What We Thought is Liquid Water on the Surface of Mars is Probably not Liquid Water at All
In 2011, the Mars Reconnaissance Orbiter (MRO) took pictures of several streaks along steep slopes on the surface of Mars. These streaks, named recurring slope lineae (RSL), were observed to grow longer and turn darker as the season changed from spring to summer. It was believed that briny, flowing water is the cause of these streaks.
Alfred McEven, a planetary geologist and the principal investigator for the high-resolution camera on MRO, published a study this month which says the cause of those streaks is more likely to be movement of sand, than liquid water.
McEven analysed 151 streaks with his colleagues and came to the conclusion that the streaks are caused because of the flow of sand and dust.
McEven said in an interview to Science that the team was always doubtful about RSL being caused by liquid water. There may be liquid water in the crust of Mars, but it is unlikely it will come out to the surface on top of the slopes where the streaks were observed. The atmosphere of Mars is much too dry to permit water to concentrate on top of ridges and isolated peaks.
However, there is evidence that those streaks contain hydrated salts, which points to the involvement of water. McEven says that even if there is water present, it does not necessarily mean it is liquid water. One possible reason could be that water-absorbing salts from the atmosphere are being trapped in a thin layer beneath the surface, and this layer is destabilising sand grains, causing them to slip down. Once these sand grains slip, the layer of soil dampened by the atmospheric salts is exposed, giving it a dark appearance. So the cause is possibly not liquid groundwater, but atmospheric water-absorbing salts.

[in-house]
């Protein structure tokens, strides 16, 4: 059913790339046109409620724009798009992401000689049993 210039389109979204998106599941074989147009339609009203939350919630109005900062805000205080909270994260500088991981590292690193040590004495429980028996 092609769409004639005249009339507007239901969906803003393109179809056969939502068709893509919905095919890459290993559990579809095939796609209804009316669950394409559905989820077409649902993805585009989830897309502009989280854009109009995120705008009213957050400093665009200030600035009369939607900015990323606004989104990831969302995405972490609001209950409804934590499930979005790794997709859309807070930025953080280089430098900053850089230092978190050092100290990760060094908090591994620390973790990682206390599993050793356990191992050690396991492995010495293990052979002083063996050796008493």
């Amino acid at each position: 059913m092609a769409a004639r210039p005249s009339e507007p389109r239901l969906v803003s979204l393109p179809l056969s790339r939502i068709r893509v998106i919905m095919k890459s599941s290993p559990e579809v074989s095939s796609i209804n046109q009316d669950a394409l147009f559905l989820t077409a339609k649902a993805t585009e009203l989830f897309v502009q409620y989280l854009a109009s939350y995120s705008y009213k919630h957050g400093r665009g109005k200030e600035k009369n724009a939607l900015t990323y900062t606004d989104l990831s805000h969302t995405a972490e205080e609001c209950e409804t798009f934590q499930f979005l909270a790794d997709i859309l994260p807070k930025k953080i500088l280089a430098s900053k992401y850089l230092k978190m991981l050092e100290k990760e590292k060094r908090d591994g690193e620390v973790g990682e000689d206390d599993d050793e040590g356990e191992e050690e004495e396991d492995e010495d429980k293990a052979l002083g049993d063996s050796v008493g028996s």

Overall, McEwen said, the exact cause underlying RSL remains mysterious. The possibility of thin films of water somewhere on Mars definitely exists, even if they are not causing the streaks. For microbial life to be present on this surface water, if found, is still an open question, as it will be too salty for life as we know it.
The surface, McEwen says, is a “very harsh environment for life.” But it is quite likely that pockets of liquid water exist underneath the surface of Mars, which can possibly host life.
Europa and Enceladus, the moons of Jupiter and Saturn where oceans of water are present beneath their frozen surfaces, do seem to offer more promising signs of life than Mars. But they are further away from the sun, with Europa being in a harsh radiation environment. Thus, McEven concludes, it is too soon to restrict the search for life to a particular planet or moon. All possibilities need to be explored.
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